Eliza Calvert Hall
Eliza Caroline "Lida" Obenchain (née Calvert) (February 11, 1856 – December 20, 1935) was an American author, women's rights advocate and suffragist from Bowling Green in western Kentucky in the United States. Lida Obenchain, writing with the pen name Eliza Calvert Hall, advocated for the ability of woman to marry and divorce, for a married woman to own property and write a will separate from her husband in her fictional work and her opinion pieces. Her best known work is Aunt Jane of Kentucky which received extra notability when United States President Teddy Roosevelt recommended the book to the American people during a speech.
- It is only a plain tale of plain people told in the plain dialect of a plain old woman.
- Hall, Eliza Calvert (1910). "Introduction". Sally Ann's Experience. Illustrated by G. Patrick Nelson, Theodore Brown Hapgood. Boston: Little, Brown, and Company. pp. v - xii.
- Lida Obenchain's description of her then famous story Sally Ann's Experience.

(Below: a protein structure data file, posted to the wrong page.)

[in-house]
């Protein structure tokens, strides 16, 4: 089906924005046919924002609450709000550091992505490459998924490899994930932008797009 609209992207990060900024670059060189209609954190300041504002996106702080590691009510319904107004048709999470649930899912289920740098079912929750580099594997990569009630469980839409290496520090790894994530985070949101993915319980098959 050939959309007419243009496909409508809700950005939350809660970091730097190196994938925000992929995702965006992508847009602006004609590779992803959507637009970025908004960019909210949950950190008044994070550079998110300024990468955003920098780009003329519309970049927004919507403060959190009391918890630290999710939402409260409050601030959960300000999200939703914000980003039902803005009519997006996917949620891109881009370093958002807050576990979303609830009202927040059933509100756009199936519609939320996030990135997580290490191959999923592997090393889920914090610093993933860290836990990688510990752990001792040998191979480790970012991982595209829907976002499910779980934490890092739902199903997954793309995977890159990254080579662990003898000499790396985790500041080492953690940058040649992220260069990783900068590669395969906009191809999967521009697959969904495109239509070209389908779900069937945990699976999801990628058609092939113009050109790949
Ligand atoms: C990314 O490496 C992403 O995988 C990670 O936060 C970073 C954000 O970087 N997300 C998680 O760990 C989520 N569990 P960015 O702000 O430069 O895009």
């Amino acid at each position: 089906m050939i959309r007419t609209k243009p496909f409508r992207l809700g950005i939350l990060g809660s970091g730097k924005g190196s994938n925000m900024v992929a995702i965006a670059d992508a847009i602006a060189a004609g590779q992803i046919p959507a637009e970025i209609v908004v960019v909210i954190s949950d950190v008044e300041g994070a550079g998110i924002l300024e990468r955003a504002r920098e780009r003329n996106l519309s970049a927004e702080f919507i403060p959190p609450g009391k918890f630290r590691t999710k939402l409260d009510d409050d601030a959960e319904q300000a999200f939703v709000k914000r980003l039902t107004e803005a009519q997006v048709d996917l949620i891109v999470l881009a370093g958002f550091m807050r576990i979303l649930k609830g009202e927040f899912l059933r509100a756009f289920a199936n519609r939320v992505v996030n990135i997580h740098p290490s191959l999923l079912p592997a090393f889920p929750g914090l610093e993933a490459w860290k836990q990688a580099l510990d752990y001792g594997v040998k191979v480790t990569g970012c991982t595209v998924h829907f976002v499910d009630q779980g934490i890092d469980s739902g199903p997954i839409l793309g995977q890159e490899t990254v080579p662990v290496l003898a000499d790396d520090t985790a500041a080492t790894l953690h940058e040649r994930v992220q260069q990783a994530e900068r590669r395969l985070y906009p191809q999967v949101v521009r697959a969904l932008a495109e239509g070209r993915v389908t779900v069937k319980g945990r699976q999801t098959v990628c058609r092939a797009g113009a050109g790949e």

Aunt Jane of Kentucky (1907)
Aunt Jane of Kentucky, a collection of nine short stories that are set in rural western Kentucky in the late 19th Century, recounts an elderly spinster Aunt Jane's memories of life in the rural south. The first story in the book Sally Ann's Experience was originally published approximately ten years earlier and was the most famous story that she wrote.
- I've noticed that whenever a woman's willin' to be imposed upon there's always a man standin' 'round ready to do the imposin'.
- Hall, Eliza Calvert. Aunt Jane of Kentucky. Boston: Little, Brown, and Co, 1907. Sally Ann's Experience p. 27.
- Hall, Eliza Calvert, and Melody Graulich. Aunt Jane of Kentucky. Masterworks of literature series. Albany, NY: NCUP, 1992. In the reprinted edition, Graulich discusses the quote on page xxxi. The quote appears in the text on page 12 of this edition.
- Patchwork? Ah, no! It was memory, imagination, history, biography, joy, sorrow, philosophy, religion, romance, realism, life, love and death; and over all, like a halo, the love of the artist for his work and the soul's longing for earthly immortality.
- Hall, Eliza Calvert. Aunt Jane of Kentucky. Boston: Little, Brown, and Co, 1907. Aunt Jane's Album p. 82.
- Hall, Eliza Calvert, and Melody Graulich. Aunt Jane of Kentucky. Masterworks of literature series. Albany, NY: NCUP, 1992. In the reprinted edition, Graulich discusses the quote on page xxiv.